For sale: Yorkshire's dreamiest coastal view
- Credit: hunters.com
A sweeping view from Ravenscar across the sand and sea to the fishing village of Robin Hood's Bay. It's definitely one you'd think money couldn't buy. Until now. You can live the dream at the not-too-huge sum of £499,950 which gives you pretty priceless vistas, as well as five bedrooms, bathrooms - and a great deal of solitude. For an early morning stroll from your back door, how about sauntering down to the seashore where at this time of the year seals are basking on the rocks?
A cinder path from the village takes you along a former alum works railway to Boggle Hole (which has a great cafe at the YHA), from where it's a gentle walk along the sand to Robin Hood's Bay, definitely one of the world's favourite places.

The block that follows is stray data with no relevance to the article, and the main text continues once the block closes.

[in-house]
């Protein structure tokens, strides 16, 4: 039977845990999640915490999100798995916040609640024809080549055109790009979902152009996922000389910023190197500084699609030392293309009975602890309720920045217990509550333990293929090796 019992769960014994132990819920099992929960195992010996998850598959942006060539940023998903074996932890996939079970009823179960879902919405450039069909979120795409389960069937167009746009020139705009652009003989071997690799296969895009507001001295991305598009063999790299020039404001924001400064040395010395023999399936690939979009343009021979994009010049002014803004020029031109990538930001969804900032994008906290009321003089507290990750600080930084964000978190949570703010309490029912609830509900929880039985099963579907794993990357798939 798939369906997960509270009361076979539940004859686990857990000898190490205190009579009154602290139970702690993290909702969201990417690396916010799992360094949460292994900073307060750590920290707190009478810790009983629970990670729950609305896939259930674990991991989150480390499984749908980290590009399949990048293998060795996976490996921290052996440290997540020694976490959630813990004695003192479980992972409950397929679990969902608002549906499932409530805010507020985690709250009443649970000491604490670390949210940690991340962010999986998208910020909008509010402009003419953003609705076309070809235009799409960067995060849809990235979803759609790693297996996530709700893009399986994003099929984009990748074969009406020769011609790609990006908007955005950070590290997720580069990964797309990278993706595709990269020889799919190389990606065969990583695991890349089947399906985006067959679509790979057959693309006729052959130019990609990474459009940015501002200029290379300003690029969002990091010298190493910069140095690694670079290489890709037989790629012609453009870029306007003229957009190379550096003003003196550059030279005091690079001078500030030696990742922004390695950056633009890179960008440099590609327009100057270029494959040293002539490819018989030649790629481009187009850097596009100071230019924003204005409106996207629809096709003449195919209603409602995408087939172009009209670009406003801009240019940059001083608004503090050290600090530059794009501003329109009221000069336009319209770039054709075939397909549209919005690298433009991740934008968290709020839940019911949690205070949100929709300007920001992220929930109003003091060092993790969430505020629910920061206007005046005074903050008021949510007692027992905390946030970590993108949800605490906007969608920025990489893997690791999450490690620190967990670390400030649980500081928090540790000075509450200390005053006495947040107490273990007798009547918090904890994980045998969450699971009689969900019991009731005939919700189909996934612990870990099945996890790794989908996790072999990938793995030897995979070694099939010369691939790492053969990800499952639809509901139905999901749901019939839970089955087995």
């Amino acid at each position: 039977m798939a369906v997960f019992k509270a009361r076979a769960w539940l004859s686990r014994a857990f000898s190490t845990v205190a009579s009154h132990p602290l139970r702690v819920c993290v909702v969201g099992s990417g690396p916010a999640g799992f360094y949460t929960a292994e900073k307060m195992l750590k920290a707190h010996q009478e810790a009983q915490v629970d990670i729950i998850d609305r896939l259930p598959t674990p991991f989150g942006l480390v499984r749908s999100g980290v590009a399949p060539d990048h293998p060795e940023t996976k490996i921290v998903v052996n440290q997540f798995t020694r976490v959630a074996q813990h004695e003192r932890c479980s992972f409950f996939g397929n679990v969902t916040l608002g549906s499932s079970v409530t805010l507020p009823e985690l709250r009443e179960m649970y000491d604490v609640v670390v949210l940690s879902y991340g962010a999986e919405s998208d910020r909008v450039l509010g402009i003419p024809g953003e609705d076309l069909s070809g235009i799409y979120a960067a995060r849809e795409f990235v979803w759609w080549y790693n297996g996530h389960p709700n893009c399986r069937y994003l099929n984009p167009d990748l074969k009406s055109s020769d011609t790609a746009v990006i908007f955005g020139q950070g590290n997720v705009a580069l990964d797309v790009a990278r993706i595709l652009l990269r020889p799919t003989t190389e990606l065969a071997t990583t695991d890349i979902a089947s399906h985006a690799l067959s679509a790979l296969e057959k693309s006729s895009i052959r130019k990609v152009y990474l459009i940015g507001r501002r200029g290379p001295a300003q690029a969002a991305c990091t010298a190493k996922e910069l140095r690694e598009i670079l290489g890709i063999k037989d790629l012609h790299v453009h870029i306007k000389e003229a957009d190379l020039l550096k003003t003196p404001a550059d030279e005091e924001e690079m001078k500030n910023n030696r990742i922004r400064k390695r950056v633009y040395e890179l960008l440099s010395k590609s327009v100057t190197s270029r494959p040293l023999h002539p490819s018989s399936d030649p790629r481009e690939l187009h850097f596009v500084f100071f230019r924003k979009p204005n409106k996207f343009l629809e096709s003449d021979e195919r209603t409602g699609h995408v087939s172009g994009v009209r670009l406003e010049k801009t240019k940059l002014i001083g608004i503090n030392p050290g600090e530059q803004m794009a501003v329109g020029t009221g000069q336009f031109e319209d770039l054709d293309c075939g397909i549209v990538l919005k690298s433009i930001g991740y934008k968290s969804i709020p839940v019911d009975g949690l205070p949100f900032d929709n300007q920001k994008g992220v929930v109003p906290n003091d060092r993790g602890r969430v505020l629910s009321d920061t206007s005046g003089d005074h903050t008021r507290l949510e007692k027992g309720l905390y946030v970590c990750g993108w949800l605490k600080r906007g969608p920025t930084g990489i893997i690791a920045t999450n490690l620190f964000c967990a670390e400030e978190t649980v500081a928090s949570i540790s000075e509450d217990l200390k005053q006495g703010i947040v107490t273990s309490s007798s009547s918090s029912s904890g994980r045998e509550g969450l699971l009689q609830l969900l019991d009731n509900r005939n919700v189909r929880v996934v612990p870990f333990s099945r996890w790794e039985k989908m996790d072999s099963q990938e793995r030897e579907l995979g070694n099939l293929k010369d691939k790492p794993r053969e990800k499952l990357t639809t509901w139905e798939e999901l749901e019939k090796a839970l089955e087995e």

The stone built house is made to withstand the weather with thick walls and a hearty fire adding cosy levels of comfort. You can dine with a view and potter in a country garden with more than its fair share of fresh air.
Ravenscar is one of the most intriguing places on the Yorkshire coast with its dramatic clifftop views and rocky beach coves it is the perfect place for hikers and fossil hunters to explore.
It’s also a fascinating place for those interested in history. The Romans once used it as one of their signalling stations along this part of the Yorkshire coast. Up on the clifftop you’ll also find the popular Raven Hall Hotel, which was once the home of King George III’s physician, Dr Francis Willis: it’s rumoured that the king may have stayed there during his treatments. A stone’s throw away from the cliffs, is the famous alum works, once an important part of this country’s fabric dyeing industry, and now a fascinating National Trust site.
Another interesting fact, back in the late Victorian period, big plans were made for Ravenscar to become a holiday resort to rival Scarborough and Whitby. Roads were laid out, a handful of houses were built and sewers laid. But 'Peak' as it would have been named never really caught on, perhaps because of the steep path down to the beach and the development company went bankrupt.
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